Friday 3 February 2023 Dublin: 10°C
Cliff Owen/AP/Press Association Images DeMaurice Smith, executive director of the National Football League Players Association, speaks with reporters.
# Court Date
NFL prepares for game-changing week in lockout dispute
This week could see a breakthrough in the seemingly endless dispute between NFL owners and players. Steven O’Rourke reports.
IN 2031, when the NFL Hologram Network looks back at the names that made the game in 2011, you’d expect to see the likes of Tom Brady, Ndamukong Suh and, who knows, maybe even someone like Cam Newton.

However, the most important name of all may well be Susan Nelson.

On Wednesday this week, in a small courtroom in St. Paul, Minneapolis, Judge Susan Nelson will hear a request from 10 current NFL players seeking a temporary injunction to the lockout imposed by owners when the National Football League Players Association (NFLPA) decertified on March 11.

The players, whose numbers include Drew Brees, Peyton Manning and the afore-mentioned Brady, are taking the case because they believe that the NFL – and, by association, the owners – are engaging in anticompetitive practises.

Essentially, they are accusing the League of conspiring to deny them their right to “market their services through a patently unlawful group boycott”. That’s a fancy – and, no doubt, expensive given the calibre of lawyers involved – way of saying that that they believe they should earn more money.

On April 6, Judge Nelson will hear from the players and retire to make her decision. It could take up to a week for her to make a ruling but it is expected – though by no means certain – that she will rule in favour of the players.

While the NFL will undoubtedly appeal, the lifting of the injunction would mean that players, coaches and front offices can begin planning for the 2011 season under 2010 rules. Injured players could be treated by their team’s medical team again. Trades and free-agency signings could be made. Who knows, maybe even Chad Ochocinco would stop trying out for ‘futbol’ teams and go back to what he’s allegedly good at.

However, while this may seem like a good outcome for fans and players, it could well be the beginning of a very slippery slope. Should the players, after all appeals have been exhausted, actually win, it would spell the end of collective bargaining in the NFL.

While this would be great news for the Mannings and Bradys of the league, it would spell disaster for the second string centres, punters and long-snappers who currently benefit from the fact that teams are restricted in how much they can pay their star players.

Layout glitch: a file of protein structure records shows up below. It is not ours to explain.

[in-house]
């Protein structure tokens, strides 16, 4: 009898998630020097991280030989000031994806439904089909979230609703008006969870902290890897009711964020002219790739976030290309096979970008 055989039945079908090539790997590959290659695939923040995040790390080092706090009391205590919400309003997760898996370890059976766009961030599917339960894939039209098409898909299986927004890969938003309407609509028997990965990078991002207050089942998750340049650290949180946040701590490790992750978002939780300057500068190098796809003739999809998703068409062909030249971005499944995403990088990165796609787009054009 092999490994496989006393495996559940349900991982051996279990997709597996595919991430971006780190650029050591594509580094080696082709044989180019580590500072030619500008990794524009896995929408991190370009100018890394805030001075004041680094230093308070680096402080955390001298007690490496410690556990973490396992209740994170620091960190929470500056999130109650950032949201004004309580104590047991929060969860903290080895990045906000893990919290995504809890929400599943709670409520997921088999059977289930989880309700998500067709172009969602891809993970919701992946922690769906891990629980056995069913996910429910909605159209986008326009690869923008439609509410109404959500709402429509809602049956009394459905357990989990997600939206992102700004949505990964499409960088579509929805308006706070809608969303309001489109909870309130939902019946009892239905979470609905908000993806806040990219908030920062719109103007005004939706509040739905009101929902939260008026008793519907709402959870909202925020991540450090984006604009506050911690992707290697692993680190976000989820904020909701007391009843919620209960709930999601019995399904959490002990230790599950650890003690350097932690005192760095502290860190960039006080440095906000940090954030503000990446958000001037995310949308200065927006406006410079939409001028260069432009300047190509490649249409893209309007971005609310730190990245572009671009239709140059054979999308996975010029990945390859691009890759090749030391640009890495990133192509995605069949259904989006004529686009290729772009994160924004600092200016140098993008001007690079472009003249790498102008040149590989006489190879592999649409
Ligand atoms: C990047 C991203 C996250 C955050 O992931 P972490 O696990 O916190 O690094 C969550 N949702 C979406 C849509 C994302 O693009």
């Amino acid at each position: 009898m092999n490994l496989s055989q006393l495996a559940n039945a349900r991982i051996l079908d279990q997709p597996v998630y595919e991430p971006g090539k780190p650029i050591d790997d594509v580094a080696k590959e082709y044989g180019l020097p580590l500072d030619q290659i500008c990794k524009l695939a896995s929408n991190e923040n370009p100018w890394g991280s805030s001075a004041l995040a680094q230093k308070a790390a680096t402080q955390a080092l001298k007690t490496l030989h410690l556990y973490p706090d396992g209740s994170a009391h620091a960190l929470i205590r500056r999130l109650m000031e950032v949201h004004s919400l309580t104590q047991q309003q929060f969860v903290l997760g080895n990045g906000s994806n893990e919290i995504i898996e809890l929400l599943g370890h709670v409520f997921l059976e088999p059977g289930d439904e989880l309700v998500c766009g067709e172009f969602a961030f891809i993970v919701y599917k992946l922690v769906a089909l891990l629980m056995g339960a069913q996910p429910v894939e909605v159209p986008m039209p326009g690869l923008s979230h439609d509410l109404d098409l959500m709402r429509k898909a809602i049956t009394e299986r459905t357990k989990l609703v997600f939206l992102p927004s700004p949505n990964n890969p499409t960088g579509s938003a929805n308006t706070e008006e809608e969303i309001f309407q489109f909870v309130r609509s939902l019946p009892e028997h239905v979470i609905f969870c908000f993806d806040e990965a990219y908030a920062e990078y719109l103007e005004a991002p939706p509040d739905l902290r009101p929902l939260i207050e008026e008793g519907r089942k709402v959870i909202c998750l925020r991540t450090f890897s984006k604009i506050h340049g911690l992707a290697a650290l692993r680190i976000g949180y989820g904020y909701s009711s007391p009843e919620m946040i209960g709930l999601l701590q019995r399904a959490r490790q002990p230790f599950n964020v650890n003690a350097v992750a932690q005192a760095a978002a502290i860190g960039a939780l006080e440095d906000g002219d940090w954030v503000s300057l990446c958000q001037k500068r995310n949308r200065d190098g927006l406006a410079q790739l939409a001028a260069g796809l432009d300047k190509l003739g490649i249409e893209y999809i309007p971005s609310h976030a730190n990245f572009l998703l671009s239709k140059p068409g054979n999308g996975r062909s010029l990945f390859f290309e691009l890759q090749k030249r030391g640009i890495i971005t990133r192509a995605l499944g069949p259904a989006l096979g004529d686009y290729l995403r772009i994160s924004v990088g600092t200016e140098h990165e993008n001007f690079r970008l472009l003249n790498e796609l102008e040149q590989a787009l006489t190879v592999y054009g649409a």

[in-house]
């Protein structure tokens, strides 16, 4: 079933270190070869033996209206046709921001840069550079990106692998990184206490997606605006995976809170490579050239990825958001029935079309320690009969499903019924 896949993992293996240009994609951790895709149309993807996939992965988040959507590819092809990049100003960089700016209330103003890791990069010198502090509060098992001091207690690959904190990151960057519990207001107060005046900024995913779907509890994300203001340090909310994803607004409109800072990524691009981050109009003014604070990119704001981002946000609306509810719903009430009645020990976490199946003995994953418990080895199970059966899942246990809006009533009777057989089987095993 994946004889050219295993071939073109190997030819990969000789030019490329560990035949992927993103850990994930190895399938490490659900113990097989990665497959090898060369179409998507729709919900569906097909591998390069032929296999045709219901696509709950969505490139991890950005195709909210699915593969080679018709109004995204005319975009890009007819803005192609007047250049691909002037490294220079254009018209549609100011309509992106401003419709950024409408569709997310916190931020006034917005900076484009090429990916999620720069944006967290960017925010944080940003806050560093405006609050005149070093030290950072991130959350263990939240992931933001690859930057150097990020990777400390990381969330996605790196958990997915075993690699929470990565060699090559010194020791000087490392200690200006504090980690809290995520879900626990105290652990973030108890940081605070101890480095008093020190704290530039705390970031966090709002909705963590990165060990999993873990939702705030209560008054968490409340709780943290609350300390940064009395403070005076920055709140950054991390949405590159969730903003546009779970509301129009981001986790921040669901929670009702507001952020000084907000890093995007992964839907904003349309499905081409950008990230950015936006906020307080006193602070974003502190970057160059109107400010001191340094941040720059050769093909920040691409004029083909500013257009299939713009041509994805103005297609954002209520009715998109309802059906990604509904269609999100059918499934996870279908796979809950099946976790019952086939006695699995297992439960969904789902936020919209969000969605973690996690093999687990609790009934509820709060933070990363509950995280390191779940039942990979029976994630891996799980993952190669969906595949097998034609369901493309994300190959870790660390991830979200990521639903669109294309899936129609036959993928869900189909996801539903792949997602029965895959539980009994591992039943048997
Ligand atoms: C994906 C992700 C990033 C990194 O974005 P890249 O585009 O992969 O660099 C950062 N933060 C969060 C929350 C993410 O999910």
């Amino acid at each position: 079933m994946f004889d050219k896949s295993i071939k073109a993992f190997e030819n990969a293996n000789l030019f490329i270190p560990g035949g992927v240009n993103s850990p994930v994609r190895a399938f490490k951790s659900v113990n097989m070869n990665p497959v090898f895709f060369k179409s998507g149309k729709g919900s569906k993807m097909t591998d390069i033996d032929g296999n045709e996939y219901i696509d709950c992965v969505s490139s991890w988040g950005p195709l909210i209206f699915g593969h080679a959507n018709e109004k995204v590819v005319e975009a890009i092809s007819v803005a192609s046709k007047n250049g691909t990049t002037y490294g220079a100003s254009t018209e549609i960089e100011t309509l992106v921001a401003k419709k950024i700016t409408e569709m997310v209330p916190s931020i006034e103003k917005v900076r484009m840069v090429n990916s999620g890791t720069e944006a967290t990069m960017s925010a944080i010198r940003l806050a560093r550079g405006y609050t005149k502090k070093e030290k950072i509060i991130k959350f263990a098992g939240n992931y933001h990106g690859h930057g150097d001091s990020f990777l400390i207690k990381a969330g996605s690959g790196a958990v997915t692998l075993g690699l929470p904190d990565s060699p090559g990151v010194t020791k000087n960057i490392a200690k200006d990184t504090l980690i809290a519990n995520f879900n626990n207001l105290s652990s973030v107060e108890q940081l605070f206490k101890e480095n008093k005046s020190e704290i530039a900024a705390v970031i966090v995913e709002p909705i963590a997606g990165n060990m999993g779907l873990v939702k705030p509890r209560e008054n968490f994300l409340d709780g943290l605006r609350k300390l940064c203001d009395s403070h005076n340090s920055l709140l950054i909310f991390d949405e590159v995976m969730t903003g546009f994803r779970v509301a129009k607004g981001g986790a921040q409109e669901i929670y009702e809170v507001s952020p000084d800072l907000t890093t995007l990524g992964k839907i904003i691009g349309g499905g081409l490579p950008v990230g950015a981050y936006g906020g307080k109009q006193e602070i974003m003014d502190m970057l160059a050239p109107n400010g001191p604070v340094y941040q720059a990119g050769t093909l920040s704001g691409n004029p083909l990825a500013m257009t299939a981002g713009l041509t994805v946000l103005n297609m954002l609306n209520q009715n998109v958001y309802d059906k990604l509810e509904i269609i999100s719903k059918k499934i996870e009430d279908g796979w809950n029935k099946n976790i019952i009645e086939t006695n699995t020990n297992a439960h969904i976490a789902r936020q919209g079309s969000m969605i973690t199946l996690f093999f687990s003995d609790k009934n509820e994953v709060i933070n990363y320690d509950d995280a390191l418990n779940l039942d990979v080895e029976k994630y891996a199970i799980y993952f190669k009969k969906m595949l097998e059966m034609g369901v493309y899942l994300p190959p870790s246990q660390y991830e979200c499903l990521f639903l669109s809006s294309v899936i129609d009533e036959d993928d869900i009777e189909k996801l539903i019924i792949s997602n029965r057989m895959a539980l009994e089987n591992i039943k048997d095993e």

Ultimately, the gap between the haves and have-nots would grow and teams would undoubtedly fold, collapsing in on themselves like a dying star beneath the weight of their player’s wage demands.

We’re a long way from that apocalyptic scenario just now and, given the money they stand to lose, the owners are likely to fight tooth and nail to ensure that such a situation doesn’t come to pass. However, they must also accept a lot of responsibility for the current impasse.

It is, afterall, not the players’ fault that the Cowboy’s Jerry Jones and his fellow owners negotiated a bad deal last time out. It’s also not too difficult to see, with over $9 billion in potential revenue floating around, why the players would believe the pie was big enough for everyone to have a slice.

In Any Given Sunday, Al Pacino’s character Tony D’Amato provides unimaginative coaches and motivational speakers everywhere with one of the most nauseatingly overused quotes in the history of cinema when he says that football and life are about “the six inches in front of your face”.

He was wrong. It is actually about four inches, made of green paper and decorated with portraits of dead presidents.

On April 6, Susan Nelson will begin deciding how much of it each side gets.

Steven O’Rourke is the offensive coordinator of Tullamore Phoenix American Football Club. When not obsessing with football he can be found at 4fortyfour.